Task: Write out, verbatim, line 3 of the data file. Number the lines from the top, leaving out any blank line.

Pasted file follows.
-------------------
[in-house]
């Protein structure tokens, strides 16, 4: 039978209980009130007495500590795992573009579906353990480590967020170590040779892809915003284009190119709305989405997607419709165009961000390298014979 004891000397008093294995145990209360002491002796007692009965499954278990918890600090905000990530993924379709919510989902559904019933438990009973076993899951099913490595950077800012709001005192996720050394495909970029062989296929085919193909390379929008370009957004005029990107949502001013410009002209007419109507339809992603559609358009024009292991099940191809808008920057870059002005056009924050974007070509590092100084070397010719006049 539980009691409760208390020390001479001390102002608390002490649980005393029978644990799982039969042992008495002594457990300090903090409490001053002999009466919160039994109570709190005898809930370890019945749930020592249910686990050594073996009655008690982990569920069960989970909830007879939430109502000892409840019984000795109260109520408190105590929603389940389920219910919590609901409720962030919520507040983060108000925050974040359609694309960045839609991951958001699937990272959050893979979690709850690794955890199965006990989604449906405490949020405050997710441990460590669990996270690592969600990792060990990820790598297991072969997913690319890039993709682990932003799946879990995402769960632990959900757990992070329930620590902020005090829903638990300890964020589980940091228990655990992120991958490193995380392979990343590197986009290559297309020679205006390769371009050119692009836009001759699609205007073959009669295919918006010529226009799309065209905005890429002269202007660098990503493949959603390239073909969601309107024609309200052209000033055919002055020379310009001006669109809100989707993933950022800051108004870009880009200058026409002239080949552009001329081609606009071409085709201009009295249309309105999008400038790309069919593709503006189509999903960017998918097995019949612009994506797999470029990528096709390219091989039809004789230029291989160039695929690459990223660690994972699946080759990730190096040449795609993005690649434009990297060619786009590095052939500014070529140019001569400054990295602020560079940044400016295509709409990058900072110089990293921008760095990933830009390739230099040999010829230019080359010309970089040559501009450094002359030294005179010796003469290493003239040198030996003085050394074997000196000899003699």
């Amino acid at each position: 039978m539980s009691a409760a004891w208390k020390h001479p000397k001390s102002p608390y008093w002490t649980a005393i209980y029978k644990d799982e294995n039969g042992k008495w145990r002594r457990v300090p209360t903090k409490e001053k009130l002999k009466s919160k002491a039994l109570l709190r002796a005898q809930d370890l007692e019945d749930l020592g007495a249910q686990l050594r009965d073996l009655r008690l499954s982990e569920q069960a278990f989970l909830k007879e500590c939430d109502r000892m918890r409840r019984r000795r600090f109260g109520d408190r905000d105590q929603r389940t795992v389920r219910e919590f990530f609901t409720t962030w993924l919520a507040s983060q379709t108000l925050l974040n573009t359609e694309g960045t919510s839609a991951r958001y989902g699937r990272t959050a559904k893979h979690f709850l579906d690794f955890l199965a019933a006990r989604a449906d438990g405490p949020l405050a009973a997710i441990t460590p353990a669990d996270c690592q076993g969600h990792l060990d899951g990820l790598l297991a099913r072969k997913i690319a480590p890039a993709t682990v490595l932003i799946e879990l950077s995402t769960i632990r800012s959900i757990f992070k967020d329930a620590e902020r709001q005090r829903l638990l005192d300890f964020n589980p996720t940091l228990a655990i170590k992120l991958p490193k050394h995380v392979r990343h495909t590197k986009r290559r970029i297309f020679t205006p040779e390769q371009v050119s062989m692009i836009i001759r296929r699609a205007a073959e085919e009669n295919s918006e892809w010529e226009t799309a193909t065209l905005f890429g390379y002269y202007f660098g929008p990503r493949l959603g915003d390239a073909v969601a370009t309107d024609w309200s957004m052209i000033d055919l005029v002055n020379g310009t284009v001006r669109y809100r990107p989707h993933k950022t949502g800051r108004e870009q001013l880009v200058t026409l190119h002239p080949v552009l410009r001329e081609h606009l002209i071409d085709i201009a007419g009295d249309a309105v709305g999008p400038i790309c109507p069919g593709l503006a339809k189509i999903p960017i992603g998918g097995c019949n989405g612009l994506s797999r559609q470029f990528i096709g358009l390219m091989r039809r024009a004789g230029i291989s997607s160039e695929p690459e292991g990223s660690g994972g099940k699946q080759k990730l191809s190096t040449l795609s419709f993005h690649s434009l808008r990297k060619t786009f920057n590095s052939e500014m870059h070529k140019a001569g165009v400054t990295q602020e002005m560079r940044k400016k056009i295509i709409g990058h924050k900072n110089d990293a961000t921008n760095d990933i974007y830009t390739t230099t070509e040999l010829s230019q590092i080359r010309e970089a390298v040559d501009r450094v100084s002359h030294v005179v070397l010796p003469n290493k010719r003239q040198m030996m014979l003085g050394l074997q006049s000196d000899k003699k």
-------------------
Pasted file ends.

């Amino acid at each position: 039978m539980s009691a409760a004891w208390k020390h001479p000397k001390s102002p608390y008093w002490t649980a005393i209980y029978k644990d799982e294995n039969g042992k008495w145990r002594r457990v300090p209360t903090k409490e001053k009130l002999k009466s919160k002491a039994l109570l709190r002796a005898q809930d370890l007692e019945d749930l020592g007495a249910q686990l050594r009965d073996l009655r008690l499954s982990e569920q069960a278990f989970l909830k007879e500590c939430d109502r000892m918890r409840r019984r000795r600090f109260g109520d408190r905000d105590q929603r389940t795992v389920r219910e919590f990530f609901t409720t962030w993924l919520a507040s983060q379709t108000l925050l974040n573009t359609e694309g960045t919510s839609a991951r958001y989902g699937r990272t959050a559904k893979h979690f709850l579906d690794f955890l199965a019933a006990r989604a449906d438990g405490p949020l405050a009973a997710i441990t460590p353990a669990d996270c690592q076993g969600h990792l060990d899951g990820l790598l297991a099913r072969k997913i690319a480590p890039a993709t682990v490595l932003i799946e879990l950077s995402t769960i632990r800012s959900i757990f992070k967020d329930a620590e902020r709001q005090r829903l638990l005192d300890f964020n589980p996720t940091l228990a655990i170590k992120l991958p490193k050394h995380v392979r990343h495909t590197k986009r290559r970029i297309f020679t205006p040779e390769q371009v050119s062989m692009i836009i001759r296929r699609a205007a073959e085919e009669n295919s918006e892809w010529e226009t799309a193909t065209l905005f890429g390379y002269y202007f660098g929008p990503r493949l959603g915003d390239a073909v969601a370009t309107d024609w309200s957004m052209i000033d055919l005029v002055n020379g310009t284009v001006r669109y809100r990107p989707h993933k950022t949502g800051r108004e870009q001013l880009v200058t026409l190119h002239p080949v552009l410009r001329e081609h606009l002209i071409d085709i201009a007419g009295d249309a309105v709305g999008p400038i790309c109507p069919g593709l503006a339809k189509i999903p960017i992603g998918g097995c019949n989405g612009l994506s797999r559609q470029f990528i096709g358009l390219m091989r039809r024009a004789g230029i291989s997607s160039e695929p690459e292991g990223s660690g994972g099940k699946q080759k990730l191809s190096t040449l795609s419709f993005h690649s434009l808008r990297k060619t786009f920057n590095s052939e500014m870059h070529k140019a001569g165009v400054t990295q602020e002005m560079r940044k400016k056009i295509i709409g990058h924050k900072n110089d990293a961000t921008n760095d990933i974007y830009t390739t230099t070509e040999l010829s230019q590092i080359r010309e970089a390298v040559d501009r450094v100084s002359h030294v005179v070397l010796p003469n290493k010719r003239q040198m030996m014979l003085g050394l074997q006049s000196d000899k003699k």